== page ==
SEARCH TIP: You can also choose a Masters degree in Education program according to ‘subject selection’ and request information and/or visit the graduate school site directly from the GradSchools.com website. This is extremely time efficient. Do you enjoy multi-tasking? If so, you can open several programs up in different windows on your browsers to compare their offerings.
As you review different M.Ed. program offerings, it’s important to understand the difference in degrees.
A Master of Arts in Teaching (MAT) is geared more toward initial teacher licensure and focuses on practical classroom skills and teaching specific subjects.
A Master’s in Education (M.Ed.) is generally geared for experienced educators and provides more in-depth instruction designed to prepare teachers for new leadership roles.
A Master of Science in Education and Master of Arts in Education are similar to the M.Ed.
Masters in education programs come in a wide variety of degree concentrations. Some of the most common concentrations include:
Curriculums differ from program to program, but most Masters degree in education programs will include instruction on educational policy, school and community partnerships, classroom management, theories of teaching and learning, and educational leadership.
Deepening your knowledge in a particular area should definitely align with your interests.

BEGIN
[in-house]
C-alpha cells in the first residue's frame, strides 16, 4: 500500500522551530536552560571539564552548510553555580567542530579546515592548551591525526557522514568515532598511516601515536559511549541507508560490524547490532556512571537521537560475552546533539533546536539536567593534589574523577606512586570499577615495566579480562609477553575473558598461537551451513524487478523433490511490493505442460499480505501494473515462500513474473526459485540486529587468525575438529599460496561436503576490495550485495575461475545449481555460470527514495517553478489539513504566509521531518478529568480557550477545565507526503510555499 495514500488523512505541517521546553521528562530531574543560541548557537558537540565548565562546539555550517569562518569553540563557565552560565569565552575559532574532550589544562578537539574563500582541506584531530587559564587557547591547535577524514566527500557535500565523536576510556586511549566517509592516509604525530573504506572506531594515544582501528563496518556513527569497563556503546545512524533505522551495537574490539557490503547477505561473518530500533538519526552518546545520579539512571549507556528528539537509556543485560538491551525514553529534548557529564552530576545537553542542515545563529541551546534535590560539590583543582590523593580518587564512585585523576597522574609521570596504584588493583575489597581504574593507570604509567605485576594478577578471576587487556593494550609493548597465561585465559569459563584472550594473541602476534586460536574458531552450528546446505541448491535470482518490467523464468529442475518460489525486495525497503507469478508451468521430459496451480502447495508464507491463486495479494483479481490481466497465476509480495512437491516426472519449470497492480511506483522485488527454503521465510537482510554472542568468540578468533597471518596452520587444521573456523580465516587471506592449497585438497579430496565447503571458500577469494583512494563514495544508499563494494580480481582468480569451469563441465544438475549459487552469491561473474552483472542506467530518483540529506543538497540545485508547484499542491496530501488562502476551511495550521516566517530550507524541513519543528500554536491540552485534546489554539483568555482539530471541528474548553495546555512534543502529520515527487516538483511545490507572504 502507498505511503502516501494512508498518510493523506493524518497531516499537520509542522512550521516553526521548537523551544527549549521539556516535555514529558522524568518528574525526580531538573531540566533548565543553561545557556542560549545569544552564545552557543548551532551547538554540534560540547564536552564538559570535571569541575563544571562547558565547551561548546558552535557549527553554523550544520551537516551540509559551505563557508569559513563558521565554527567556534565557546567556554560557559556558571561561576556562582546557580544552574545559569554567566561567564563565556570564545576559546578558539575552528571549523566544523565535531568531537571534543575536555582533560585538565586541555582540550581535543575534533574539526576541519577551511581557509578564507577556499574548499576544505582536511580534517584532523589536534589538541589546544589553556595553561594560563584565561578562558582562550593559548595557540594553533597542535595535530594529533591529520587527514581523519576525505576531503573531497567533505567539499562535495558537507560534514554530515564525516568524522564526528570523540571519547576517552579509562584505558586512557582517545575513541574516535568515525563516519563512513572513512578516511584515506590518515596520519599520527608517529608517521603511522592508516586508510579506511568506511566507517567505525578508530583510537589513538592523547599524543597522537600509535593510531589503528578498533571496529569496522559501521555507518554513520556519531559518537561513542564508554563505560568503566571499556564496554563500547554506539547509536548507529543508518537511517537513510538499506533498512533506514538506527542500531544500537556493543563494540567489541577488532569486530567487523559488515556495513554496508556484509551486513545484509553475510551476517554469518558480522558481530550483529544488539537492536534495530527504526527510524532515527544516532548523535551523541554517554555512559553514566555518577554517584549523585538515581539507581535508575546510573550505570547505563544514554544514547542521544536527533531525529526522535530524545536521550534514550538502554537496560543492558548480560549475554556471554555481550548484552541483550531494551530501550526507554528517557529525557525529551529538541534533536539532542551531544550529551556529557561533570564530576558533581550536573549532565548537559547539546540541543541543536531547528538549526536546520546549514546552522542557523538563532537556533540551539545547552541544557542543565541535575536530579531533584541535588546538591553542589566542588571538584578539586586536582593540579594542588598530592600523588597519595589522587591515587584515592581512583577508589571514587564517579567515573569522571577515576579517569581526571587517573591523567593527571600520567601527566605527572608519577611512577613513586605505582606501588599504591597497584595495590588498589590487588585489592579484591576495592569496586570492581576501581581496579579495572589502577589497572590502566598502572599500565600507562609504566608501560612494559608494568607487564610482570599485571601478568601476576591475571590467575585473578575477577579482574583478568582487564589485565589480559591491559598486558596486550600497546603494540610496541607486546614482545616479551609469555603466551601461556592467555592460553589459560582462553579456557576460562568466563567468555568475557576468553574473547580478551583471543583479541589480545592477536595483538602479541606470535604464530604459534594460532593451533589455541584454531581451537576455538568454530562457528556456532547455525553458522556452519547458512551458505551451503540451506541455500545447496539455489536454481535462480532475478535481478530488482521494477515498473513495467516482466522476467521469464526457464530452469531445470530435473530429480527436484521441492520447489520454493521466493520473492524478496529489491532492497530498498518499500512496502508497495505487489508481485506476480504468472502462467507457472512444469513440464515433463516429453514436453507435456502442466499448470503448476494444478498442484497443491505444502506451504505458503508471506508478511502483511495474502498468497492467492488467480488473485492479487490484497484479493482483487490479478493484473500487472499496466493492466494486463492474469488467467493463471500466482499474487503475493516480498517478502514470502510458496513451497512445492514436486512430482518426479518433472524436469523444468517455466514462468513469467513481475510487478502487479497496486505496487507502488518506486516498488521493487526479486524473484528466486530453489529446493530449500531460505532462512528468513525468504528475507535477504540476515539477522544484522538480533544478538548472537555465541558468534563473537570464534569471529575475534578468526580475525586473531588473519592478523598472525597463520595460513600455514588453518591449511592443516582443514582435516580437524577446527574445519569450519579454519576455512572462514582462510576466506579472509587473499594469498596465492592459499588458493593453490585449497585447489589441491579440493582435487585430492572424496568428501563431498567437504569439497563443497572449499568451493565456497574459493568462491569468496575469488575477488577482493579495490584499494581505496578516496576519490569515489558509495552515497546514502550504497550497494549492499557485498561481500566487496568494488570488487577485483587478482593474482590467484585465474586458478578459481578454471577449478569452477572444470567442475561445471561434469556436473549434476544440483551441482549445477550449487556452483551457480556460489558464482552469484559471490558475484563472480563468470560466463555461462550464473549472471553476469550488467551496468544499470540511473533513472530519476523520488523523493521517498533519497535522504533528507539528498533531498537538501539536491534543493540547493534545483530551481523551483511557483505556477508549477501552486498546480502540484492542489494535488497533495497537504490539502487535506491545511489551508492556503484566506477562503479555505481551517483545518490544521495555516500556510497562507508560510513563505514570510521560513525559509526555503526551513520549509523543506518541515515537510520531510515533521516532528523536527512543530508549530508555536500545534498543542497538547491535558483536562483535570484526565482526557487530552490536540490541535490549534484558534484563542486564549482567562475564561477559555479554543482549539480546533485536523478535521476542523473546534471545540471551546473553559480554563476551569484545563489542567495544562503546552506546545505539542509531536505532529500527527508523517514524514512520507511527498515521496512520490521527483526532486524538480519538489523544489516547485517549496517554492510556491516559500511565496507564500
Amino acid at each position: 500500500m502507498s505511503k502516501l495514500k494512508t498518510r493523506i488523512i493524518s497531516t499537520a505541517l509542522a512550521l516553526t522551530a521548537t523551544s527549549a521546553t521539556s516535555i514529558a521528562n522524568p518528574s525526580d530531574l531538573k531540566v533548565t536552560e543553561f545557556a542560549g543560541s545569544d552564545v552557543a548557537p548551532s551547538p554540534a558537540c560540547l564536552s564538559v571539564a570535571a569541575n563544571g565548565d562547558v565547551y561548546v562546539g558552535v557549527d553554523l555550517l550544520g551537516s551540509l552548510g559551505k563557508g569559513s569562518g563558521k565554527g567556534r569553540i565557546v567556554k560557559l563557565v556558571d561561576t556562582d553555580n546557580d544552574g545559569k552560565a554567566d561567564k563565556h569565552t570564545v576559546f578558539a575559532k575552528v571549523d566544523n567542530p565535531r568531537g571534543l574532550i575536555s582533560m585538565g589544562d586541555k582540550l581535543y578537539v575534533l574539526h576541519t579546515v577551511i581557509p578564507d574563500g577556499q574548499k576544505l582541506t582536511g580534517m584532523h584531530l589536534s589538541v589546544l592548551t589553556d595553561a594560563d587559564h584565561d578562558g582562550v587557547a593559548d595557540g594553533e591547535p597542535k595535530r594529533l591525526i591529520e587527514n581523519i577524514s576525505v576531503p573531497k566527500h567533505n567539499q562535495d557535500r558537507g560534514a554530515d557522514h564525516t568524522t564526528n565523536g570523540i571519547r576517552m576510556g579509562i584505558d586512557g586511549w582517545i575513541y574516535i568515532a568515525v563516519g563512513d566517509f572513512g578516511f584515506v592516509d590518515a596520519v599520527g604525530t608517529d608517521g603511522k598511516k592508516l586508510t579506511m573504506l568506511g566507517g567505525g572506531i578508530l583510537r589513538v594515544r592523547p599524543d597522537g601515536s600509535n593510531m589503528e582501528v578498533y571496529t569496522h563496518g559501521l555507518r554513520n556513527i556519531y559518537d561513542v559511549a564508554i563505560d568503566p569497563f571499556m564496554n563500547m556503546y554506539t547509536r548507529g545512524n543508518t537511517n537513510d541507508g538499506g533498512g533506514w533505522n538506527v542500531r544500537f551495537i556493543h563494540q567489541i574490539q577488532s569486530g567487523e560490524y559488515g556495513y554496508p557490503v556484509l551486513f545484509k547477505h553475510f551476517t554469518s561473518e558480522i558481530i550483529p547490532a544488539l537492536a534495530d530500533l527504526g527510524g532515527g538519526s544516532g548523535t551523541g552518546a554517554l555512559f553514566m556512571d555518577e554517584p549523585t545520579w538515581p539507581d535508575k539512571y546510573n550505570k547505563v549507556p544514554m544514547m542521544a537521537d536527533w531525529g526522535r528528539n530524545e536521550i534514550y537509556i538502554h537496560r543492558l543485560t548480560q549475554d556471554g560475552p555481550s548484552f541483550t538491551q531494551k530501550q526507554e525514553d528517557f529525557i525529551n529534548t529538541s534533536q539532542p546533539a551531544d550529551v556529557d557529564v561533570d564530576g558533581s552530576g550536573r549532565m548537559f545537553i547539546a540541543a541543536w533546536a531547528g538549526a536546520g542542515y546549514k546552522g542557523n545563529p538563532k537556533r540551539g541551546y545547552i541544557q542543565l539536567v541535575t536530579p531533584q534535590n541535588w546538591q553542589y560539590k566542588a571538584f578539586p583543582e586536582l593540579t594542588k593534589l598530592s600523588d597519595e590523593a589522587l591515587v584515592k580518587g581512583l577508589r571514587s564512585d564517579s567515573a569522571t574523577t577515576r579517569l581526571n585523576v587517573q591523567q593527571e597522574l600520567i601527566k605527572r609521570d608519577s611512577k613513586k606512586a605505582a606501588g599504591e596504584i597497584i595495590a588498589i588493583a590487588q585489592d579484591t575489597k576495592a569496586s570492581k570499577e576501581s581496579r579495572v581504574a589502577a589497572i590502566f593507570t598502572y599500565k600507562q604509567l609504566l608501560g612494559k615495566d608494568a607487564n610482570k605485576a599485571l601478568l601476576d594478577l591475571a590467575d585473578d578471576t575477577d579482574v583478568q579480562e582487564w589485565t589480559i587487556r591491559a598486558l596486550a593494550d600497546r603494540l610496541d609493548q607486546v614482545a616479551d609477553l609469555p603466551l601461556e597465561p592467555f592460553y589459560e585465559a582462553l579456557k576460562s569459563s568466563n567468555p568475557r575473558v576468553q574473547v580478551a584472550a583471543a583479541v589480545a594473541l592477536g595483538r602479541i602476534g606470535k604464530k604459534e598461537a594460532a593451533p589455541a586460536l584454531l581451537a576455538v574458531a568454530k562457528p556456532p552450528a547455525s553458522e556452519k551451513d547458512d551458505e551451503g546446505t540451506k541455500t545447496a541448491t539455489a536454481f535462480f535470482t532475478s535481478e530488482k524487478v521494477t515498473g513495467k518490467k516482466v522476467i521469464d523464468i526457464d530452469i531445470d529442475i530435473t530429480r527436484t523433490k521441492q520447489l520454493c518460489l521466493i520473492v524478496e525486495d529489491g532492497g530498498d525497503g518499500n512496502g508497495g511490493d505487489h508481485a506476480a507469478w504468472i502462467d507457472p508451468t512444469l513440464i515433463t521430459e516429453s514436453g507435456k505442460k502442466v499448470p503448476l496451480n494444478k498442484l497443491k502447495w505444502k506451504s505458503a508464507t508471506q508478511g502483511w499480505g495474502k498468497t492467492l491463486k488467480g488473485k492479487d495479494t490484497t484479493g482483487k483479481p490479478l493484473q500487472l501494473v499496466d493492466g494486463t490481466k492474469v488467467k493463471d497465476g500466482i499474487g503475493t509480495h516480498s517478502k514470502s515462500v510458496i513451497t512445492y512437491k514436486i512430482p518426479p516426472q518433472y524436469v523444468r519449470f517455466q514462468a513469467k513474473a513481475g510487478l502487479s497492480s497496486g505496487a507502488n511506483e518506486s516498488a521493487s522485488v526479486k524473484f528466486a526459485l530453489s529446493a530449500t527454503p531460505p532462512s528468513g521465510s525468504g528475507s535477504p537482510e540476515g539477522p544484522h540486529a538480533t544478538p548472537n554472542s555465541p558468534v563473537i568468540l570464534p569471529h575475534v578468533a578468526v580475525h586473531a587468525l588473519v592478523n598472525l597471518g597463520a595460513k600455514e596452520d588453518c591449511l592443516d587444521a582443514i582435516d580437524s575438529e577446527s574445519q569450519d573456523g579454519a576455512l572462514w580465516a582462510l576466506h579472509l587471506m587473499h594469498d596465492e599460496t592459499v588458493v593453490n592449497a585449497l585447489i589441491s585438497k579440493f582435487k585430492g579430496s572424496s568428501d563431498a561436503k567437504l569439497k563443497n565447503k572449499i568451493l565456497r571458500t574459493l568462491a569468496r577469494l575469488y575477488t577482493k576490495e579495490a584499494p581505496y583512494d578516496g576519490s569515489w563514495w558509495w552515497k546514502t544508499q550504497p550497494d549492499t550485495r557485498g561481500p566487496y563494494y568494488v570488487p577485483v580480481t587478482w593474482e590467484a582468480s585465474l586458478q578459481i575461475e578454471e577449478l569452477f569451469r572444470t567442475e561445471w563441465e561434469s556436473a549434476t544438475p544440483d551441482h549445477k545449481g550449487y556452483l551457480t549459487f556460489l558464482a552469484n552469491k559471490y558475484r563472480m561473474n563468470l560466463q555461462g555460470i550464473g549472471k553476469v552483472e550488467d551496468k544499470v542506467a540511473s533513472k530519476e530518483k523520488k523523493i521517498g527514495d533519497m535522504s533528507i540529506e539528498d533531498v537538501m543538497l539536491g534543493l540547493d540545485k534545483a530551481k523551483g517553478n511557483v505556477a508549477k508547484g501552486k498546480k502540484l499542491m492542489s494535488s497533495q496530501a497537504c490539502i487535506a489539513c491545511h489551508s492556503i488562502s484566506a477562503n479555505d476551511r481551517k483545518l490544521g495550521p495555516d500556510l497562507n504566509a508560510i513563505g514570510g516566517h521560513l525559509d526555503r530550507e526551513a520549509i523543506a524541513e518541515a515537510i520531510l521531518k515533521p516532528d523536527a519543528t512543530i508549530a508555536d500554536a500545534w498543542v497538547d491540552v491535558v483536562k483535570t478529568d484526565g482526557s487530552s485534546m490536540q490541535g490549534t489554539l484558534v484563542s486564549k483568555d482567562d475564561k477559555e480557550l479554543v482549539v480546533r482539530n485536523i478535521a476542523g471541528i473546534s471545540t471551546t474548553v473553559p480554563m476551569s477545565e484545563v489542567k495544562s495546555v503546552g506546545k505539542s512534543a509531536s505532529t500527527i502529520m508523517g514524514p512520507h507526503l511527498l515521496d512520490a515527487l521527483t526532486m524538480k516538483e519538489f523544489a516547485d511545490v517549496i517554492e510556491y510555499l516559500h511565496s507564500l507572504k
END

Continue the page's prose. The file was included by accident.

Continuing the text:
Do you dream of working abroad? According to the BLS, “opportunities abound for qualified teachers to work abroad.”[ii] Look into ESL/TESOL masters programs.
Are you hoping to become Dean of Students, a High School Principal, or move away from teaching to designing educational programs? If so, you might choose Educational Technology, Education Leadership & Administration, or Masters in Curriculum & Instruction programs.
If you enjoy psychology and counseling, Masters programs in Educational and School Psychology programs will prepare you for roles such as guidance counselor or school psychologist.
Bear in mind that some fields require more than a Masters degree in Education. Furthermore, because licensing requirements and career outlook varies so much between states, we recommend verifying the individual prerequisites for your state for more information on job outlook, average salary and licensing requirements. You can check a site such as the American Board for the Certification of Teacher Excellence (ABCTE).
Popular fields for graduates with a Masters degree in education include:
According to the Bureau of Labor Statistics, the median annual wage for postsecondary teachers was $70,790 in May 2014, and the job outlook is favorable; employment growth is projected at 13% from 2014 to 2024[iii]
Whether you wish to understand the learning needs of autistic students, oversee student services and academics, or design instructional curriculums, there is a Masters in Education program to bring you to the next level in teaching. Take some time to review the exciting M.Ed. program offerings on GradSchools.com today!
Sources: [i] bls.gov/ooh/education-training-and-library/high-school-teachers.htm | [ii] bls.gov/careeroutlook/2006/fall/art01.pdf | [iii] bls.gov/ooh/education-training-and-library/postsecondary-teachers.htm | other sources: bls.gov/ooh/management/elementary-middle-and-high-school-principals.htm